Saturday, 3 December 2011

When to drag and when to lift

Not a lot of pretty pix this time, but a discursion on the Aleut blade and  the dynamics of GPs. OK, no pix at all.

When I bought the Novorca Greenland blades, I also bought a beautiful lapis-coloured Aleut. Like a Greenland, the Aleut blade has a very long, narrow power  face and a central loom that the blade diverges from, but unlike the GP it has an egg-shaped loom, the long flat axis of the blade is offset from the central axis of the loom, and the slightly (backward facing) concave power face has a long groove running down its centre.

The Aleut blade hails, remarkably enough, from the Aleutian Islands of the NW pacific. The Aleut were famed for their long, fast paddling journeys.  Ten to sixteen hours was apparently nothing unusual . It stood  to reason the Aleut blade would be ideal for longer runs such as the Hawkesbury.

So which side really is the power face? Wolfgang Brinck :
in the summer 1986 issue of sea kayaker magazine j. heath [4] explains that the most significant advantage of the greenland paddle is its effectiveness in coming out of the water. a kayaker can pull the blade out of the water at the end of a stroke more easily with a greenland paddle than when using a conventional blade. there are also apparent advantages in the unique stroke of the greenland paddle  which is called the canted stroke. in a canted stroke  the kayaker keeps the blade tilted slightly forward throughout the entire stroke. heath claims that the advantage of the canted stroke is the fact that vortex shedding only occurs on one edge. this allows the kayaker to have more control over his or her stroke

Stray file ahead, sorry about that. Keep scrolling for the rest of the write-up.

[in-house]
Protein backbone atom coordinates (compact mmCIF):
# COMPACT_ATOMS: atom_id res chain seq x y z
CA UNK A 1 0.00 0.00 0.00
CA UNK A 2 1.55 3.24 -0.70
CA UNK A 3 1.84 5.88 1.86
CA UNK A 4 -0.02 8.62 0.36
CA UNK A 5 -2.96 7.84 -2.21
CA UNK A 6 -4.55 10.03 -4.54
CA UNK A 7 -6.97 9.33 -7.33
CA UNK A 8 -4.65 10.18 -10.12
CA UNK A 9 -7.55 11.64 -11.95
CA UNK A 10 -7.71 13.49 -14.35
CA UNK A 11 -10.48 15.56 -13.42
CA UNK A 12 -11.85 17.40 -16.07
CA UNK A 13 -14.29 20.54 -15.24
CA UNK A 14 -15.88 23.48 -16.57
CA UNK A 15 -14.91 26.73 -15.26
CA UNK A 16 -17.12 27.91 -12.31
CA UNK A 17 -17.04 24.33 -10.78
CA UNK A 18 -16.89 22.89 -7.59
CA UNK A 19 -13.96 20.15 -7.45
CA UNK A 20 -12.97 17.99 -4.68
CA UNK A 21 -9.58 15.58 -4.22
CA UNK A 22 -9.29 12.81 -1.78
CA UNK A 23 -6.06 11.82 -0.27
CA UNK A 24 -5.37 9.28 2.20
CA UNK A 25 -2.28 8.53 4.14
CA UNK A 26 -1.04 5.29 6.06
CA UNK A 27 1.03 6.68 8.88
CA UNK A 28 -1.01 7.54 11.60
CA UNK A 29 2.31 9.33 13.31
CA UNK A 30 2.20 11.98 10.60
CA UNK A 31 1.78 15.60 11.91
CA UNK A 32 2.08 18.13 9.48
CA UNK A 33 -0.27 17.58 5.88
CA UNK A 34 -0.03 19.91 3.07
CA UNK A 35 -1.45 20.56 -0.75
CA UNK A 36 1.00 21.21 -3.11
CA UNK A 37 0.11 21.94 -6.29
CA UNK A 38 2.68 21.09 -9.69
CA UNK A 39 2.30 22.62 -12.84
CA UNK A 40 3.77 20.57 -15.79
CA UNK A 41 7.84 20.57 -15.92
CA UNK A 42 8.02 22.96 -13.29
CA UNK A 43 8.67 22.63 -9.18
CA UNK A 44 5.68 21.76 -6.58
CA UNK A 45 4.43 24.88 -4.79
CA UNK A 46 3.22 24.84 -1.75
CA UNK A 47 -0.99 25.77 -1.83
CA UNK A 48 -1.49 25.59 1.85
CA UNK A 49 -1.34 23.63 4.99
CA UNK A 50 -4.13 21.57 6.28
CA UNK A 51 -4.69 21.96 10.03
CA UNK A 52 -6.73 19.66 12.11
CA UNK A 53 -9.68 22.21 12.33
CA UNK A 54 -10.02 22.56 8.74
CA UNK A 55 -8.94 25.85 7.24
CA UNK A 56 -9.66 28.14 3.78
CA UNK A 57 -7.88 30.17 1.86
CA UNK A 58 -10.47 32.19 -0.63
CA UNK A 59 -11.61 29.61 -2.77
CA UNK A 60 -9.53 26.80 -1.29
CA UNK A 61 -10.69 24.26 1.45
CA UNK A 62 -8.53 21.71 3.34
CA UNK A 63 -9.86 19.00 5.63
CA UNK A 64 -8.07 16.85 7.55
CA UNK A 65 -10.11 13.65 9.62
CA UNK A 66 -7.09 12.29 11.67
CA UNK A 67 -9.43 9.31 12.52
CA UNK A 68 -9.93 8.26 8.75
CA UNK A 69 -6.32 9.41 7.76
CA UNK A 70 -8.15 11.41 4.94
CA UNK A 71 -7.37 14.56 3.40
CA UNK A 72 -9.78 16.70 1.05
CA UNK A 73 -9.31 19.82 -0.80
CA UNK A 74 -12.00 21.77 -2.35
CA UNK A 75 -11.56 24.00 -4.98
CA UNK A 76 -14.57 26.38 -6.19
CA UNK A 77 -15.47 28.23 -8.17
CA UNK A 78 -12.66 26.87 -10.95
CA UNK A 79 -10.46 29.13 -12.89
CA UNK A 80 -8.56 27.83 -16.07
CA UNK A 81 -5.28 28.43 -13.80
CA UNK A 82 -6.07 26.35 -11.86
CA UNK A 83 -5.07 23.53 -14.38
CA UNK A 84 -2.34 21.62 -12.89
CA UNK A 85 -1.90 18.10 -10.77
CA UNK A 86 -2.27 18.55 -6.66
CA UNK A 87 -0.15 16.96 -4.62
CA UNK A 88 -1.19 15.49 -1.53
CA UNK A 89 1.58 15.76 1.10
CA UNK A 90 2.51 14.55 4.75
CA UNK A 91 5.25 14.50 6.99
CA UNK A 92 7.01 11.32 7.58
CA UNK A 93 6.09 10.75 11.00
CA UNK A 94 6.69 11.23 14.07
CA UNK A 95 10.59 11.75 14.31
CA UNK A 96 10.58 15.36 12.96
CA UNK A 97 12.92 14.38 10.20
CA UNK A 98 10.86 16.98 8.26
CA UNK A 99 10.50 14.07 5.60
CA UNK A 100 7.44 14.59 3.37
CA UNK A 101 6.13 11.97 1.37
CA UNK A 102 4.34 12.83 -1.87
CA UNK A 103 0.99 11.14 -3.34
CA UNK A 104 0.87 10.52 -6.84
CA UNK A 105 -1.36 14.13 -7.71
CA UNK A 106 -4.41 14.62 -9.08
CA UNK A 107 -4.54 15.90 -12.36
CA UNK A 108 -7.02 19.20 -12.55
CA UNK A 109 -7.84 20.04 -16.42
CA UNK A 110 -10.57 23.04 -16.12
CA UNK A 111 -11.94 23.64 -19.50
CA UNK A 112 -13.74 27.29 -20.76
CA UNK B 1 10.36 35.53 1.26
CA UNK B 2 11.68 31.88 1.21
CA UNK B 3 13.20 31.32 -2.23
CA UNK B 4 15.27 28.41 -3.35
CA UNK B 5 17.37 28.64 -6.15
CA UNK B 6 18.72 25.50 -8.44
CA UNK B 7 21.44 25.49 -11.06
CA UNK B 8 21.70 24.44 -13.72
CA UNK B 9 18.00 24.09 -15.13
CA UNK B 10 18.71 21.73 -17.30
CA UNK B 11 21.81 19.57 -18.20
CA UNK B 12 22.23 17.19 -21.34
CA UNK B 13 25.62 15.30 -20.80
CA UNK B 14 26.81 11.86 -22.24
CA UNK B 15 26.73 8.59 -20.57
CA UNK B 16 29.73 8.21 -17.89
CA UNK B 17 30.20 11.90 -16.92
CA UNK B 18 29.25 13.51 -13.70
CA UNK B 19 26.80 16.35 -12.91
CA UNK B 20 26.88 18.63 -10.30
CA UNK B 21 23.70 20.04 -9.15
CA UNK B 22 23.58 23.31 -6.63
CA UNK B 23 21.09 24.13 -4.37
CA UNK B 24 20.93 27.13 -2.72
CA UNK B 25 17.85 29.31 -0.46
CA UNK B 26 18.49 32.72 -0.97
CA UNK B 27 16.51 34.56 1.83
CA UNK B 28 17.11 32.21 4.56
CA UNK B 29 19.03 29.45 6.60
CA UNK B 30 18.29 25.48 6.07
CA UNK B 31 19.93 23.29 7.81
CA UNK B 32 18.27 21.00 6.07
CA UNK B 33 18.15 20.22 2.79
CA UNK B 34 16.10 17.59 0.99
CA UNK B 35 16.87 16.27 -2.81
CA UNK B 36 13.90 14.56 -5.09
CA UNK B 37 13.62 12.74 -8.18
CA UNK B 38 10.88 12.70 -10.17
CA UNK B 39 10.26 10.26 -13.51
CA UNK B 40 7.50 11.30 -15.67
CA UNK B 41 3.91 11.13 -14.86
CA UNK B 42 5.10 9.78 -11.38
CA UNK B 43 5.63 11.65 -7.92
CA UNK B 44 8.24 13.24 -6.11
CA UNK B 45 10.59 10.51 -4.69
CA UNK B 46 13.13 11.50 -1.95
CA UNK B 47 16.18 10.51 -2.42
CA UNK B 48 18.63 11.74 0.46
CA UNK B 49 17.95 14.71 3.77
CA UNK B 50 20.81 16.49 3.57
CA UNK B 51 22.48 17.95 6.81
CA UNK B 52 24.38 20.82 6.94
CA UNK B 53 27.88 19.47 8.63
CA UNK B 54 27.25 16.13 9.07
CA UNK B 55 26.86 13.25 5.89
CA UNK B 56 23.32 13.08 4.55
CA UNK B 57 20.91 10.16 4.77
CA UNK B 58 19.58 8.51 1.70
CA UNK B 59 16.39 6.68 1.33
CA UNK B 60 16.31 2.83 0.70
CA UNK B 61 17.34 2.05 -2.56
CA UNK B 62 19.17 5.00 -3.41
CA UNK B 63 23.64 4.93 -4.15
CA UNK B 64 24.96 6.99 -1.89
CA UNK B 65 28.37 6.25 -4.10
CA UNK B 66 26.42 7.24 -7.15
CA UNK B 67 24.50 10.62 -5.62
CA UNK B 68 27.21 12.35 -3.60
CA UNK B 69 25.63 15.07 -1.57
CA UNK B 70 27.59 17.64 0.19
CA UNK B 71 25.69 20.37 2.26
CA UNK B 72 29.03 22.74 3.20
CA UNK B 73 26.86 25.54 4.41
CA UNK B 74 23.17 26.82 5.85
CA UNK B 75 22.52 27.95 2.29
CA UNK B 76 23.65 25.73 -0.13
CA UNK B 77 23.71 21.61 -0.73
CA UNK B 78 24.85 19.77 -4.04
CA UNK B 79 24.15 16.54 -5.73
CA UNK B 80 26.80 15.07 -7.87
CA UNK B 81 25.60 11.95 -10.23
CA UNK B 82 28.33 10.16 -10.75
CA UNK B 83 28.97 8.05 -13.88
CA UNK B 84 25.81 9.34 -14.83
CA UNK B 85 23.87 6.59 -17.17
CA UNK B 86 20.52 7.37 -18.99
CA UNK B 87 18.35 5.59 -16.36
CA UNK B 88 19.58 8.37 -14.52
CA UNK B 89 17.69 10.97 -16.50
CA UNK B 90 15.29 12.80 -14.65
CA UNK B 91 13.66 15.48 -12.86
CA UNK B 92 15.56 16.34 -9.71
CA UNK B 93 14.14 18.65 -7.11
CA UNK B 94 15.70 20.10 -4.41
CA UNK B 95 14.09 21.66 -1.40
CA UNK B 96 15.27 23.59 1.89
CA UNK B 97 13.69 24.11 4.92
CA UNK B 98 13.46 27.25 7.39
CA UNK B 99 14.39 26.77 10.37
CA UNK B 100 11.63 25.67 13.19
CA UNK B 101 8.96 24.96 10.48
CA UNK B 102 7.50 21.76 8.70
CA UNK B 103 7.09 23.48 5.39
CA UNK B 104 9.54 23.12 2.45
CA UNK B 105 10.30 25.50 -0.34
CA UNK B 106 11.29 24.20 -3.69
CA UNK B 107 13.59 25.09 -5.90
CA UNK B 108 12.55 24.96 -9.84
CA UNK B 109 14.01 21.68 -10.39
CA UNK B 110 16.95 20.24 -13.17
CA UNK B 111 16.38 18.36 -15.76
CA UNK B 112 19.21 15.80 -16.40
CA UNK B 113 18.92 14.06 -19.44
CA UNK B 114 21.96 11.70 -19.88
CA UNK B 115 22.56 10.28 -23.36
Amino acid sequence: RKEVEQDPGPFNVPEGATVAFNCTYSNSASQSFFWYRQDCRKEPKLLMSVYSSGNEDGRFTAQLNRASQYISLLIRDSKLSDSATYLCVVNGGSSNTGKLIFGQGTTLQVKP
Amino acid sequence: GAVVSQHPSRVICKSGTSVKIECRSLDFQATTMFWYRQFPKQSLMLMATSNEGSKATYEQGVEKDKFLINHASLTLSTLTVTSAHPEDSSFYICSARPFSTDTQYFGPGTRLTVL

But the central ridge that runs down the length of the blade does more than give the paddle a combination of strength and light weight. The ridge also controls the flow of water over the face of the blade. When you use an Aleut paddle with the ridge facing backward, the ridge evenly divides the flow of water over the two halves of the blade. If you pull a flat faced paddle blade through the water, the blade alternately wants to slip right and then left and then back again, making the paddle flutter. The central ridge prevents this and gives you a solid steady stroke. While it is not impossible to paddle a flat faced paddle, you need to maintain a tight grip on it to prevent it from fluttering. Having the central ridge lets you keep a looser grip on the paddle and lets you put all your energy into forward propulsion

As I discovered in my HCC trial runs though , as I used it it was inferior to the GP: the greater length meant slower cadence,  it doesn’t cant the way a GP does and initially had a tendency to develop flutter at the spear-shaped tip.  I gave up and went back to the GP.

I certainly noticed a tendency to suck air down the forward-facing  side of the blade  on acceleration. Brinck again:

The harder you pull your paddle through the water the greater the pressure in back of it and the lower the pressure in front. If the pressure in front of the paddle is low enough, air will get sucked down along the face of the blade and that will prevent you from getting any more thrust. The harder you pull, the more air you suck. This problem is worse with native paddles than with Euro paddles. You can plant a Euro paddle so the blade is completely in the water before applying any force on it. The deeper the blade is in the water before you start pulling, the less the chances of air getting pulled down the face of the paddle.